Good Beaujolais should hold a very important place in the food lover’s repertoire, especially when the menu requires restraint, delicacy and equilibrium in a red wine.

We’ve discovered a real beauty from the vineyards of Chiroubles, a lesser known Beaujolais cru which is highly regarded for its soft and light wines grown at the highest altitudes of the region.

Chiroubles Domaine Damien Coquelet 2013 (£17.50 Les Caves de Pyrène) is abundantly fragrant on nose and has an attractive floral and red berry palate given savoury depth by fine’charred-wood’ tannins.

Organically produced from 60-70 year old vines in sandy soils, this is elegant, classic and individual Beaujolais for connoisseurs of French regional wine.

Speaking of delicacy, Château Léoube, star of Mediterranean Provence, has announced the release of the 2014 vintage of its superlative rosés, Rosé de Léoube (£15.99)  and Secret de Léoube (£19.99), both available from Daylesford.

Differing slightly in their blends and characteristics, these wines both share the utterly beautiful colour of a rising moon and a highly sophisticated palate of delicate and elusive fruit washed with golden honeycomb warmth.

They really are the Rolls Royce of rosés and sing in perfect harmony with lightly cooked salmon and scallop dishes.

From the feminine charm of  rosé we move to the robust masculinity of a red wine that comes from Spain’s Ribera del Duero, a region that must lay claim to being one of the most exciting modern vineyards in Europe.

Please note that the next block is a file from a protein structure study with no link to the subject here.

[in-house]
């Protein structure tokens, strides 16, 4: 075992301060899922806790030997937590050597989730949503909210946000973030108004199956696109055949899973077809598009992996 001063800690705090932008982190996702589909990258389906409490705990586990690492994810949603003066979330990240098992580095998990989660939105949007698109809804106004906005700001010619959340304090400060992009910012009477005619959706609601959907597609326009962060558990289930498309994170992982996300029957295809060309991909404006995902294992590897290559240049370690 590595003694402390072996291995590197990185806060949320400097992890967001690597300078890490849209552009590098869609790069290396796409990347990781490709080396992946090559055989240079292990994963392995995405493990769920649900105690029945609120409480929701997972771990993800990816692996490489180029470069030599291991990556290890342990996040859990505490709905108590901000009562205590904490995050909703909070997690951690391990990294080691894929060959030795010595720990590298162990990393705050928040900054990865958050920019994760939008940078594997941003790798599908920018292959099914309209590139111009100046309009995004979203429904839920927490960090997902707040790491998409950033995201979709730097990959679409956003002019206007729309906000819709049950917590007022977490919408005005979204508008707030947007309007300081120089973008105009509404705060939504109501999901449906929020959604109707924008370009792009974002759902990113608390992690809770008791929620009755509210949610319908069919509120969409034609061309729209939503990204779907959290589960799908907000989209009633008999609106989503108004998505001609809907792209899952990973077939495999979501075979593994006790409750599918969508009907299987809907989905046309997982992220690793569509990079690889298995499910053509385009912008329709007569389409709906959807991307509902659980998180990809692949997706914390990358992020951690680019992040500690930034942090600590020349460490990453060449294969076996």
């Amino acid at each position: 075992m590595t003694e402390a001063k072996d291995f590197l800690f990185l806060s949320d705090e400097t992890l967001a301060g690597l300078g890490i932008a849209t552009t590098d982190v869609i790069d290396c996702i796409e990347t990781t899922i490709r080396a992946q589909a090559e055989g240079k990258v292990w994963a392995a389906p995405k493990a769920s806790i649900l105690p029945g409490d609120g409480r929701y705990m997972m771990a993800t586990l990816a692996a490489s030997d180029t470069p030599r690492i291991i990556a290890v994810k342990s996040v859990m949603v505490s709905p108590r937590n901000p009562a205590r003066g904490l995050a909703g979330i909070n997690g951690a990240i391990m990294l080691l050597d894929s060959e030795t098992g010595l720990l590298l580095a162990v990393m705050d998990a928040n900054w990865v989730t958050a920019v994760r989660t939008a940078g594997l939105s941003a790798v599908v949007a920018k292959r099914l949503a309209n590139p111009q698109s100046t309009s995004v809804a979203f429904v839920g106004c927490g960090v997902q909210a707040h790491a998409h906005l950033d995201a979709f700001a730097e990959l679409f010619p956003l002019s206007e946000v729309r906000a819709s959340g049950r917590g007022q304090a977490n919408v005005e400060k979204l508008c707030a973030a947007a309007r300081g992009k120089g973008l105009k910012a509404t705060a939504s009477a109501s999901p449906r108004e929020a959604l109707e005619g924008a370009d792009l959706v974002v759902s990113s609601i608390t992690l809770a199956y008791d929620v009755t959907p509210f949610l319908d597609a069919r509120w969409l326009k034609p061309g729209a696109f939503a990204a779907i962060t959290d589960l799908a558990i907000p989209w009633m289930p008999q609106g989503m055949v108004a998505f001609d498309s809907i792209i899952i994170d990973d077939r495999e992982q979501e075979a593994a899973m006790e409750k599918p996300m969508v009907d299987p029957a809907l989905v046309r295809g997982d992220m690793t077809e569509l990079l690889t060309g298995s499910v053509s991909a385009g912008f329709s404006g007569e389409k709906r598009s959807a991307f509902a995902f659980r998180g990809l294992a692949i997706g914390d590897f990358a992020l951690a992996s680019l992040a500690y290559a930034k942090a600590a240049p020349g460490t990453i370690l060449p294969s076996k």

Dominio Basconsillos Ecológico Roble 2012 (£12.99 Vintage Roots) has a dark ruby colour and a richly expressive nose of cooked plum and vanilla. It is made with 100% Tempranillo grapes which are locally called Tinto Fino.

Satisfying and authentic, this wine pleases the palate with ripe damson and soft, dry tannins.  

The employment of intelligent oak barrel ageing gives a robust structure and while it is vigorous and drinkable now, this 2012 has plenty of room for more development.

Another red that has caught our attention is a newly listed wine from the reliable Plaimont Producteurs based in the Pyrenean area of south west France.

Château du Bascou AOC Saint-Mont 2011 (£10.50 The Wine Society) is a typically sturdy regional red blended from the local grape varieties Tannat and Pinenc with a little added Cabernet Sauvignon.

Here a delicious ripeness of fruit permeates the wine, from first sniff to last gulp and textural tannins add breadth to a melting caramel comfort.

It’s quite a feat for a modestly priced wine and typical of the good value that is consistently offered by Plaimont Producteurs.

Our final recommendation this week is a rather unusual white wine from De Bortoli, the distinguished Australian producers.

La Bohème Act Three Pinot Gris & Friends 2014 (£13.96 Vinoteca)  consists mainly of Pinot Gris while the addition of Riesling, Pinot Blanc, Gewűrztraminer and Favorita grapes contribute to a fascinating blend.

The result is clean and crystal clear on the nose and somewhat multi-dimensional on the palate, where crisp, dry and very mineral flavours are followed by gentle, unfolding perfumes.

As a somewhat romantic accompaniment to fresh seafood dishes, La Bohème Act Three is too good to be classed as an ‘easy drinker’, but it is certainly very easy to drink!